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August 17th, 2014, 05:43 AM   #1
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Attached is the question

i absolutely had so much trouble with this one.

there is no answer in the back of the book for part 7 a.

however, the answer for 7 b is:

3 1/8 units (this is a fraction, 3 and 1/8 units)
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August 17th, 2014, 08:22 AM   #2
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For part a) of the question, we need to equate the two functions and then solve for $x$:

$\displaystyle x^2-3x=2x-x^2$

Move everything to the left:

$\displaystyle 2x^2-5x=0$


$\displaystyle x(2x-5)=0$

Now, using the zero-factor property, we equate each factor in turn to zero and solve for $x$:

$\displaystyle x=0$

$\displaystyle 2x-5=0\implies x=\frac{5}{2}$

Thus, we have shown that the two graphs intersect for:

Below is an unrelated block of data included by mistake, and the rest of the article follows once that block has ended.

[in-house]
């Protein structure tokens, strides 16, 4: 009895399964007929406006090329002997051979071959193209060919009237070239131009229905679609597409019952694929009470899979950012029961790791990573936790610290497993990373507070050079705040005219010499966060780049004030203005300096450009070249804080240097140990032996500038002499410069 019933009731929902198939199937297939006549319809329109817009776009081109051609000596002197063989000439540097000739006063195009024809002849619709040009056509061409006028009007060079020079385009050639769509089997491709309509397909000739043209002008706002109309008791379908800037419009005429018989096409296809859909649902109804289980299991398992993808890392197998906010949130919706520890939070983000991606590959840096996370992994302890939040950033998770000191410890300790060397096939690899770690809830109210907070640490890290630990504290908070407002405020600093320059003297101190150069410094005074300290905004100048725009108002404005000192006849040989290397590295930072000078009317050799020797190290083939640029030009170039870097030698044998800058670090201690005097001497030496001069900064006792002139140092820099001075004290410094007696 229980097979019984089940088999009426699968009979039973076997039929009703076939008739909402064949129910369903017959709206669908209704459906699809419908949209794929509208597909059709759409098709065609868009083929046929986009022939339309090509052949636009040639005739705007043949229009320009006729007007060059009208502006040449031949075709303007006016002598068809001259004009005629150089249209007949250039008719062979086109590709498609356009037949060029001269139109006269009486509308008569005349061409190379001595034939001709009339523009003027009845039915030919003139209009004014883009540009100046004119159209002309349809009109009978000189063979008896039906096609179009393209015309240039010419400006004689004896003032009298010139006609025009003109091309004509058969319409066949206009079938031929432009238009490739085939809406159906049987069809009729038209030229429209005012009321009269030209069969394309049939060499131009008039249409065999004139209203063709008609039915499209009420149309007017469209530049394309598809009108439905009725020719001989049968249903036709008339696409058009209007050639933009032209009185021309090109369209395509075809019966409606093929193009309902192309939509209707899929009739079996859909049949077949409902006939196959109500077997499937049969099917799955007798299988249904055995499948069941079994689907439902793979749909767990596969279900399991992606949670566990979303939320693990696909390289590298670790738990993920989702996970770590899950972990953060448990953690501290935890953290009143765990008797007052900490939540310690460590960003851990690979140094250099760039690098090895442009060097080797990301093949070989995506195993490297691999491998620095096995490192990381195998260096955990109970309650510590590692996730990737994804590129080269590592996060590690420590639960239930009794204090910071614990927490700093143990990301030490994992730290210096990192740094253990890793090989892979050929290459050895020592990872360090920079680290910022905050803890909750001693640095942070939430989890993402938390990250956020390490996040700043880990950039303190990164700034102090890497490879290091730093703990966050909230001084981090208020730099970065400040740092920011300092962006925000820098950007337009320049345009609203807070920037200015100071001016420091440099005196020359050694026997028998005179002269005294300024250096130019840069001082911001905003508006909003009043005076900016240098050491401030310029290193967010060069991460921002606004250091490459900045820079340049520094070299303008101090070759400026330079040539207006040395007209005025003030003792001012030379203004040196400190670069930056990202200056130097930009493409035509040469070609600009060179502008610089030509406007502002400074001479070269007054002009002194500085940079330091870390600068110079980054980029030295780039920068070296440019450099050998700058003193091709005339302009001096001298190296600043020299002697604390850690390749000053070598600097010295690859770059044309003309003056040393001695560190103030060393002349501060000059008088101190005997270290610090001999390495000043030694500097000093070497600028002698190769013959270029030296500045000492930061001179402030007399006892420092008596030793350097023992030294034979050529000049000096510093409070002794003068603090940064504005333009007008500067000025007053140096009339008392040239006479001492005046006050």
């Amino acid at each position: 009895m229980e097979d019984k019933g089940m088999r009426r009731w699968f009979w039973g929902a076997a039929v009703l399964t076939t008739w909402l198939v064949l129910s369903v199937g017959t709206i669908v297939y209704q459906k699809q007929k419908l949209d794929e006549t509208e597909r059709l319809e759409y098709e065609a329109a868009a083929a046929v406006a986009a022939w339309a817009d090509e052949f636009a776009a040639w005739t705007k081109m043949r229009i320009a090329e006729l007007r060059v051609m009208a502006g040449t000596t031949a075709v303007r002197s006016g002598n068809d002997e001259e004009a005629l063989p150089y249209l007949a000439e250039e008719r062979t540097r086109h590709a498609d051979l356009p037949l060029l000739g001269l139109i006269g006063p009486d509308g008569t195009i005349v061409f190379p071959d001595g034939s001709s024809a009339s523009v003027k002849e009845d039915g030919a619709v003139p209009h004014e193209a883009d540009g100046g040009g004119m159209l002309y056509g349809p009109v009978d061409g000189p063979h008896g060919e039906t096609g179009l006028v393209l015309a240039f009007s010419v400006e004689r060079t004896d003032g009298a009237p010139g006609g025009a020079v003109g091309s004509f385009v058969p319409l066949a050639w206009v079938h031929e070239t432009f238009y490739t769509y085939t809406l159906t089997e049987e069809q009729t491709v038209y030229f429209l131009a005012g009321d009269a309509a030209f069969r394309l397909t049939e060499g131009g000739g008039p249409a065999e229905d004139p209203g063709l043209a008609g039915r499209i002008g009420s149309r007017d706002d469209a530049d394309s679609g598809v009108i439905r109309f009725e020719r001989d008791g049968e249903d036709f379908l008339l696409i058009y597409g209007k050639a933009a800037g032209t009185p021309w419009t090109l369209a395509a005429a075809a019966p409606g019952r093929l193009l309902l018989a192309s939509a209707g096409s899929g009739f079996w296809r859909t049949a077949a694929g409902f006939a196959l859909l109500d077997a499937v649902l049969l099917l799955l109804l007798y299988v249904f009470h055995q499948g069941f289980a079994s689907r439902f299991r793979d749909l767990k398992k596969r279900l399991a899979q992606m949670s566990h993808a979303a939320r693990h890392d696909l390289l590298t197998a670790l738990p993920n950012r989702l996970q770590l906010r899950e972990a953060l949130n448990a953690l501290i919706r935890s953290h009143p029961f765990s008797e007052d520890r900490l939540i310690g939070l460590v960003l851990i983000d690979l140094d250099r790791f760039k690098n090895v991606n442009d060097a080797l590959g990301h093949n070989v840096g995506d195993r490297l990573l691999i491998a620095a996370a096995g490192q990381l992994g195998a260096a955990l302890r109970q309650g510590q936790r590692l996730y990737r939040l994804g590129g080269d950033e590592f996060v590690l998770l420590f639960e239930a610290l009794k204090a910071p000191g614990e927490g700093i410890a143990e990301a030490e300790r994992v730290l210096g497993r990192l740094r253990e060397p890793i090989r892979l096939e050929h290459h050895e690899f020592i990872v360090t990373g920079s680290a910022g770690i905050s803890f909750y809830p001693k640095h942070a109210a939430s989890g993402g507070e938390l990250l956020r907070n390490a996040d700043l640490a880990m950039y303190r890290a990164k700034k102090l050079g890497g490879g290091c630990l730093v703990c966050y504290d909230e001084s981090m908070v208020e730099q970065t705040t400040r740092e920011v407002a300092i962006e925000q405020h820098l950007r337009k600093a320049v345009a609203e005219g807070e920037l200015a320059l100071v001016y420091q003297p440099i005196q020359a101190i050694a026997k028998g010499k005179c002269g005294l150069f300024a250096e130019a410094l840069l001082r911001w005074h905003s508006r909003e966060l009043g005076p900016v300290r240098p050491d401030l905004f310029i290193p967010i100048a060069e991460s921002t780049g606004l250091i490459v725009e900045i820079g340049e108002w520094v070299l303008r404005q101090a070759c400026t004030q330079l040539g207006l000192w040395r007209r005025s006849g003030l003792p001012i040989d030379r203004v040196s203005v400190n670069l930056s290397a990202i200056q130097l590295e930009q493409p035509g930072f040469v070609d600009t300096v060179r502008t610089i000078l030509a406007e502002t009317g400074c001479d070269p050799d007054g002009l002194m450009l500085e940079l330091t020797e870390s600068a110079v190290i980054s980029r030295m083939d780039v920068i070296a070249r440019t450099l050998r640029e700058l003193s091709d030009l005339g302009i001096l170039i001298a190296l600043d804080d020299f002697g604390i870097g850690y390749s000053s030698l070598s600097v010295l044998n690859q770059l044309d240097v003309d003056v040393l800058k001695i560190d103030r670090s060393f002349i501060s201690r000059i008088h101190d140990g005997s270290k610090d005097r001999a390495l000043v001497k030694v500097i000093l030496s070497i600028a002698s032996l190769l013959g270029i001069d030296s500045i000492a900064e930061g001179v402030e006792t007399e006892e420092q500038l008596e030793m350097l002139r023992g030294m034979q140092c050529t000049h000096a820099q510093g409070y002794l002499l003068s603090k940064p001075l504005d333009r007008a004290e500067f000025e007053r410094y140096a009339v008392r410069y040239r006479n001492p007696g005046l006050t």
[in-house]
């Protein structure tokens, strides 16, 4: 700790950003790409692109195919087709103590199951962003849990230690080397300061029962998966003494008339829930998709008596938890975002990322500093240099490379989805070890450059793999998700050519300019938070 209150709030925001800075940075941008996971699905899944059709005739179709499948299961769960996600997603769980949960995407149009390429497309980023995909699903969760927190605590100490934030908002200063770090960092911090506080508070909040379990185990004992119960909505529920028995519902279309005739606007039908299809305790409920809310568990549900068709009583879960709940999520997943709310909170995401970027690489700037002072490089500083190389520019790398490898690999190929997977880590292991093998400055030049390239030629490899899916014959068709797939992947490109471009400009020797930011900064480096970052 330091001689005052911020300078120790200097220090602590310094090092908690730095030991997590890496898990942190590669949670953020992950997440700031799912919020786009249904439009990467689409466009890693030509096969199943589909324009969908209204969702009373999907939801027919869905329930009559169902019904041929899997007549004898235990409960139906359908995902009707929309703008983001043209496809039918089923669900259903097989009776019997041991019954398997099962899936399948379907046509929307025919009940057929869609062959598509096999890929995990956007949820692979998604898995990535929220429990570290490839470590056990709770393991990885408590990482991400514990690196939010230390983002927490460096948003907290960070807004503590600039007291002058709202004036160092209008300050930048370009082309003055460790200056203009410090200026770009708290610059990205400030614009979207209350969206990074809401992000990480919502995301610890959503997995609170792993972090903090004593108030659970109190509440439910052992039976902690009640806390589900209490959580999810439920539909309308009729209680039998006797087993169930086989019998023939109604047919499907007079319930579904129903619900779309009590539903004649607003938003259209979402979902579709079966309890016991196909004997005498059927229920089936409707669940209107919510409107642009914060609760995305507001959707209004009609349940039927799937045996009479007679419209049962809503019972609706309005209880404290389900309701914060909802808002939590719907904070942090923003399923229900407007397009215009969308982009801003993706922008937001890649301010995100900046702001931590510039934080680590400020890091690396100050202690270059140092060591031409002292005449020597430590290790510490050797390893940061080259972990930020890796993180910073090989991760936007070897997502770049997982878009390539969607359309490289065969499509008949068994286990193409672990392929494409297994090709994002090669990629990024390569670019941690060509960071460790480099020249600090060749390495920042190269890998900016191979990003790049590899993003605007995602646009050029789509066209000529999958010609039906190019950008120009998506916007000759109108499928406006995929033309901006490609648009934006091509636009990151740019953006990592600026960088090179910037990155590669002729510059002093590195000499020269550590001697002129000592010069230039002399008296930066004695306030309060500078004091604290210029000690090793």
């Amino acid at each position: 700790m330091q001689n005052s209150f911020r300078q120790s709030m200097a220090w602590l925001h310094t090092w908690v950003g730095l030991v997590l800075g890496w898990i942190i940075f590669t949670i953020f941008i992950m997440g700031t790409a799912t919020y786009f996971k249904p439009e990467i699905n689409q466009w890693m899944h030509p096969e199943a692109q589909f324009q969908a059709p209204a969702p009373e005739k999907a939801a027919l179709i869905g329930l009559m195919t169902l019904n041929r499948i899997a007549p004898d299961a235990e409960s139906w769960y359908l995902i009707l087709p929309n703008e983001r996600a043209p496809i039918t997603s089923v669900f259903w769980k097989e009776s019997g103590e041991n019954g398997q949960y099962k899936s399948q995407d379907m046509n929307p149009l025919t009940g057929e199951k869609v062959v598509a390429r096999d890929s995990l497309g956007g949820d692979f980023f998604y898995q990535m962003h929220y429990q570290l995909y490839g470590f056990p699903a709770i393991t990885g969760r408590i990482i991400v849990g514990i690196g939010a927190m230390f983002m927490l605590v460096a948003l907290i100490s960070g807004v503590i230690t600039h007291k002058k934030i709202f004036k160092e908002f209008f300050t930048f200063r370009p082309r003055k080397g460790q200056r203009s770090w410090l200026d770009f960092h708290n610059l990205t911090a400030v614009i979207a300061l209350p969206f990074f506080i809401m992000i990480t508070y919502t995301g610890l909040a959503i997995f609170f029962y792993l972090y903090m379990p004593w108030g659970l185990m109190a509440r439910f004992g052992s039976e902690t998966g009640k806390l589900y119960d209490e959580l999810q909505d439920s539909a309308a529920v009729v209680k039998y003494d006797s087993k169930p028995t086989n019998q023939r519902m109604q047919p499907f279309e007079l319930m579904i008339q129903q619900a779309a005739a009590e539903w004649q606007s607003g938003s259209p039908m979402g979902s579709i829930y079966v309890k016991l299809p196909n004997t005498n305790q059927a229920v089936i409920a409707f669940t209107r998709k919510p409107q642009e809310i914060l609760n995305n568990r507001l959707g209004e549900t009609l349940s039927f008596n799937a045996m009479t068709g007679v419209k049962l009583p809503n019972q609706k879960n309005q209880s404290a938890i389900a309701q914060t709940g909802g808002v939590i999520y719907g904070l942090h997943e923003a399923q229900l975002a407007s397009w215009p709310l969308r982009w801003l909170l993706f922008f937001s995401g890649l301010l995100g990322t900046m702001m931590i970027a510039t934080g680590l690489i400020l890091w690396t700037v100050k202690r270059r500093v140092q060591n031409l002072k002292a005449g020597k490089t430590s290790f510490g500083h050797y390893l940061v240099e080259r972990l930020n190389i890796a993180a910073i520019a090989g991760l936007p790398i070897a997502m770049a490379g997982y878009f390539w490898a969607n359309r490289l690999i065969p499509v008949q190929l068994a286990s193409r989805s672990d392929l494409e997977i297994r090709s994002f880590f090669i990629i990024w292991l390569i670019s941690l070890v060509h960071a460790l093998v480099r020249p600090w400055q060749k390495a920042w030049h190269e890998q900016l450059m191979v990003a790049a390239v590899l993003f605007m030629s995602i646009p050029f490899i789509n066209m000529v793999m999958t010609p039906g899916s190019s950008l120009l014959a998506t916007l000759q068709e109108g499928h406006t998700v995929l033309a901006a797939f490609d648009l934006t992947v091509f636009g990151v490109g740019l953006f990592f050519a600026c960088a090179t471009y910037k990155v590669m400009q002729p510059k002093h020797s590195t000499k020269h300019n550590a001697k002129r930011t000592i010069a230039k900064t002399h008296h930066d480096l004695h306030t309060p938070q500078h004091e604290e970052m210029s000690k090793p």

$\displaystyle x\in\left\{0,\frac{5}{2}\right\}$

For part b), we may describe the vertical separation between the two graphs on the given interval as the difference between the upper graph and the lower graph:

$\displaystyle d(x)=\left(2x-x^2\right)-\left(x^2-3x\right)=5x-2x^2=x(5-2x)$

Now, this resulting quadratic function has two roots:

$\displaystyle x\in\left\{0,\frac{5}{2}\right\}$

Because we see the squared term has a negative coefficient, we know the vertex will be its maximum. And we know the axis of symmetry will lie midway between the two roots. Thus the axis of symmetry is:

$\displaystyle x=\frac{5}{4}$

And so the maximum vertical separation is:

$\displaystyle d_{\max}= d\left(\frac{5}{4}\right)= \frac{5}{4}\left(5-\frac{5}{2}\right)= \frac{5}{4}\cdot\frac{5}{2}= \frac{25}{8}$
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Last edited by skipjack; August 17th, 2014 at 10:24 AM.
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August 17th, 2014, 10:42 AM   #3
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Let f(x) = x² - 3x and g(x) = 2x - x², so the graphs are of y = f(x) and y = g(x).

As f(0) = g(0) = 0 and f(2$\small\frac12$) = g(2$\small\frac12$) = -1$\small\frac14$, the graphs meet where x = 0 and x = 2$\small\frac12$.

The vertical separation is |f(x) - g(x)| = |2x² - 5x|, and the previous post shows how to proceed from there.
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